Friday, September 14, 2018

Our New Bed

Let me tell you a story about a mattress. This story begins eight years ago, but I'll keep it short. Way back then, Dan and I moved into his parents' house. They were moving out, and they left several pieces of furniture, including their bed. This was really convenient, and we were grateful.

As the years went by, the second-hand mattress became less functional. It's an old Sleep Number job, and it started deflating at odd times. In general, it wasn't ideal. Lucky for us, Dan's parents offered us a like-new organic cotton mattress from a guest bed they weren't using in their condo. They've become our mattress suppliers. Plus: "It's organic!" my mother-in-law said. I guess non-organic mattresses are basically environmental and health disasters. So, that's something to consider.

In any case, we emptied the miniature van and went over to Dan's parents' place to get the mattress. We lugged it to the car and then up the stairs to our room. I made the new bed, and then I lay down on it, ready to bask in its luxury environmental-friendliness.

You guys.

It's rock hard. I'm talking ROCK. HARD. It's like camping in our bedroom. There's no way my wonderful in-laws have ever tested that bed. Or, they have tested it and found themselves high-fiving as we removed it from their home. Dan has had to take Advil to deal with the effects of the mattress. While I used to look forward to retiring to my bed, I'm now happy to stay on the couch longer, as I can sink into it. Mac ran into our room the other day, ready for a story. He leapt on the bed, only to find himself the victim of a dull thud. "Whoa!" he said.

Whoa is right. I googled the benefits of a very firm mattress, and it's true there may be some. But, this weekend, I'm buying a memory foam topper. It probably negates the environmental health benefits of the organic mattress, but I fear my hips and shoulders are becoming bruised. There's only so much I can take.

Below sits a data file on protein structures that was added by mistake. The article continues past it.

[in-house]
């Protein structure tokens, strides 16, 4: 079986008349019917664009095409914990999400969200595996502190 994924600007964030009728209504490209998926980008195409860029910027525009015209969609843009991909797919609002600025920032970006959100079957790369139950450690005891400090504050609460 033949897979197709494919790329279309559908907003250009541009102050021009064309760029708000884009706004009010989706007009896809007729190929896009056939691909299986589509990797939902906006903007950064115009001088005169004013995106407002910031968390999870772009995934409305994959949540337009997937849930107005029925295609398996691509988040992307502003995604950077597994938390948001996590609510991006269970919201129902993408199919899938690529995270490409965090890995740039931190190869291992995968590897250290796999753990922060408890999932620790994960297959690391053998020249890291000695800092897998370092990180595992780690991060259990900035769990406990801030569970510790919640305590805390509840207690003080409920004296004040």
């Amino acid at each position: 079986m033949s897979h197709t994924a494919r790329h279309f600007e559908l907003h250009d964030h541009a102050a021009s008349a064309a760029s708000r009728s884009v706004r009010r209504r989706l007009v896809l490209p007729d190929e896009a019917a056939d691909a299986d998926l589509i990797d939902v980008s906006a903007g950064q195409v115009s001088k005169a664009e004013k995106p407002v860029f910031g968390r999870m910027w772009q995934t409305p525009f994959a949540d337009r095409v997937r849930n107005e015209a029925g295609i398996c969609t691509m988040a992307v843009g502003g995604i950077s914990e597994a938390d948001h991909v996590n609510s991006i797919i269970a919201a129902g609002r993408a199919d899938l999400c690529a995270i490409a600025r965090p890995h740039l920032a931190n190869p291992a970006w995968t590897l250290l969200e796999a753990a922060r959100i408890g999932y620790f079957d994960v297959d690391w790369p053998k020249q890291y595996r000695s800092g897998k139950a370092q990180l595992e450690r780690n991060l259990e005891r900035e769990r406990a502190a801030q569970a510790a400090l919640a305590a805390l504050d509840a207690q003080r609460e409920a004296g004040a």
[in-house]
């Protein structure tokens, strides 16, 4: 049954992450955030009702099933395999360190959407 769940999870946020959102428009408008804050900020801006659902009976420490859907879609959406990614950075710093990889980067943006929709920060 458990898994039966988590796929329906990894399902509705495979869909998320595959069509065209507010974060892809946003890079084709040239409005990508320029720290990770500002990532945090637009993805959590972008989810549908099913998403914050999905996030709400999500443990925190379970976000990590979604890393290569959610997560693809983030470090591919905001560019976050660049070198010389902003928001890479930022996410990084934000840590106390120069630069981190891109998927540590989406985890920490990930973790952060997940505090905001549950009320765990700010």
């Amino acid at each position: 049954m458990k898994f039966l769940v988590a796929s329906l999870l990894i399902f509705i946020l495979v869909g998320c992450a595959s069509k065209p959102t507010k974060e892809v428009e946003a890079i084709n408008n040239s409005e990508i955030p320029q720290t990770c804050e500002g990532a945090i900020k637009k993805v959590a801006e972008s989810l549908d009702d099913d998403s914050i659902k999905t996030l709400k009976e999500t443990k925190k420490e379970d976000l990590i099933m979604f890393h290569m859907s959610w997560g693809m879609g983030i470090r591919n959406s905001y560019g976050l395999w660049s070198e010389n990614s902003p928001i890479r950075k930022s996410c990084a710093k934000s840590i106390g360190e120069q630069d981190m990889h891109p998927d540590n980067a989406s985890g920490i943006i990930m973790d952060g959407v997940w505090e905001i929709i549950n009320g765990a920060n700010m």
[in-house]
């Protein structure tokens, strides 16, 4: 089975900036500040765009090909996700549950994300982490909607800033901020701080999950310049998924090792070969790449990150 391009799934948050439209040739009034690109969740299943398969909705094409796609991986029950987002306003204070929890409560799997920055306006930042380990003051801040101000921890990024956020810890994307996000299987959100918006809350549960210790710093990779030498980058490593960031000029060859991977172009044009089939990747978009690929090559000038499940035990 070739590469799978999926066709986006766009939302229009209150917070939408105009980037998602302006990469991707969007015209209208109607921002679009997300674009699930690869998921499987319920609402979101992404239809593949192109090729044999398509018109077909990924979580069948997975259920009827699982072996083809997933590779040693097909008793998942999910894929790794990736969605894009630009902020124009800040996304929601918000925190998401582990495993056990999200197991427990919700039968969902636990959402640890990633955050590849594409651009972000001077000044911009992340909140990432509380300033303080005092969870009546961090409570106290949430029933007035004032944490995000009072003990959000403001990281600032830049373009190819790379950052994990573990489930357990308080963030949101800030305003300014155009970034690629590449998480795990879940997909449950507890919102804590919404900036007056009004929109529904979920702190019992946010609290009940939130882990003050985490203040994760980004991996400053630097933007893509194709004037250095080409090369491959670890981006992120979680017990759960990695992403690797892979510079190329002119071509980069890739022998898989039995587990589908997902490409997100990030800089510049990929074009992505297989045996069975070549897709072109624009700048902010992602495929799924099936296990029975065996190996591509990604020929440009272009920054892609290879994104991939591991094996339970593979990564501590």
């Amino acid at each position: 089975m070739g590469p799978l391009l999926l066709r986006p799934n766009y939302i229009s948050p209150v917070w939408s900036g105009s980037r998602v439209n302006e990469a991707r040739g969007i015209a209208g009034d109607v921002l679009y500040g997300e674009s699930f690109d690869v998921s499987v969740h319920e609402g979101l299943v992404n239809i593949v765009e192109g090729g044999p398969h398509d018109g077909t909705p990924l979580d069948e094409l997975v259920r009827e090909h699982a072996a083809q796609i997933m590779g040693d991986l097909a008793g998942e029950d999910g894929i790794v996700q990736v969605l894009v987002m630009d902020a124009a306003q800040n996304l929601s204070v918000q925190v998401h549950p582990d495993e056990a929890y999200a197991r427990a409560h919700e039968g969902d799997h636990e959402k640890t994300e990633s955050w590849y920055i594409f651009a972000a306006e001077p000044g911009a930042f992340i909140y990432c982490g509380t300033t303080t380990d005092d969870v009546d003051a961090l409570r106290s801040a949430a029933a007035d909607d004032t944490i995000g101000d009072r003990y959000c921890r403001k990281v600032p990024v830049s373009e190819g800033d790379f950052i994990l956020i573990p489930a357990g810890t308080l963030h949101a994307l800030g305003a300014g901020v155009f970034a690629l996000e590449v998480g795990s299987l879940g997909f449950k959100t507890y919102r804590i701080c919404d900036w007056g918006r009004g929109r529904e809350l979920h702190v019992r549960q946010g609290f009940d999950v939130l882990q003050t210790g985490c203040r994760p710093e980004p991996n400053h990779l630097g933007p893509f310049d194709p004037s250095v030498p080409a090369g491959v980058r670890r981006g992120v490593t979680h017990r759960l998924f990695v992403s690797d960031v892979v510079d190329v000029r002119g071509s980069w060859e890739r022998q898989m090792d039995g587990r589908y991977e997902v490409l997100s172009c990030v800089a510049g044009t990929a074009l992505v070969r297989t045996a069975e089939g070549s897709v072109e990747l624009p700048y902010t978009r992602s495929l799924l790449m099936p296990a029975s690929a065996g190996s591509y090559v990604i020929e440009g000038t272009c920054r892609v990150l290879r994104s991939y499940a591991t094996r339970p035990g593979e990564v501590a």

Tuesday, September 4, 2018

Back to School Status Report

We're in Week 3 now, so I'm quite experienced in third grade. At the very least, I now know how to get the students to lunch and back again. Their quietness in the hallway is another matter, but I'm taking my wins incrementally.

Lesson Planning: The trickiest part is not actually designing the instruction. That transfers well from one division to another. The hardest part is figuring out how long things are going to take. "This'll be a solid 20 minutes," I think to myself; and then it's either 10 or 40. It might be a good 10 or 40, but it wasn't what I was expecting.

Vocabulary: Sometimes I use words the students don't know, and they look at me like, "What?" These moments surprise me, but I just find a synonym and move on with life. Recent examples: insightful, problematic, and expedient. No worries here: studies show that using big words with little kids is a solid vocabulary-building technique.

Math: Of all the disciplines I now teach, math is the one I've never taught before. One of my students told me he's especially excited to be in my class because I'm a middle school teacher and certainly capable of challenging him in math. He thinks it might be his best year ever in math. I think positive expectations are key to success.

Sitting upright: While I've had to remind students of all ages to maintain posture during lessons (it was a always a rule, for instance, that you couldn't put your head down on your desk in my classroom), it's especially a thing in third grade. While we're having instruction time on the rug, I prefer that you're not rolling around. I also prefer that you're not dancing on the sidelines of the instructional space. It doesn't matter how cute you look while you're dancing; it's just not time for that right now.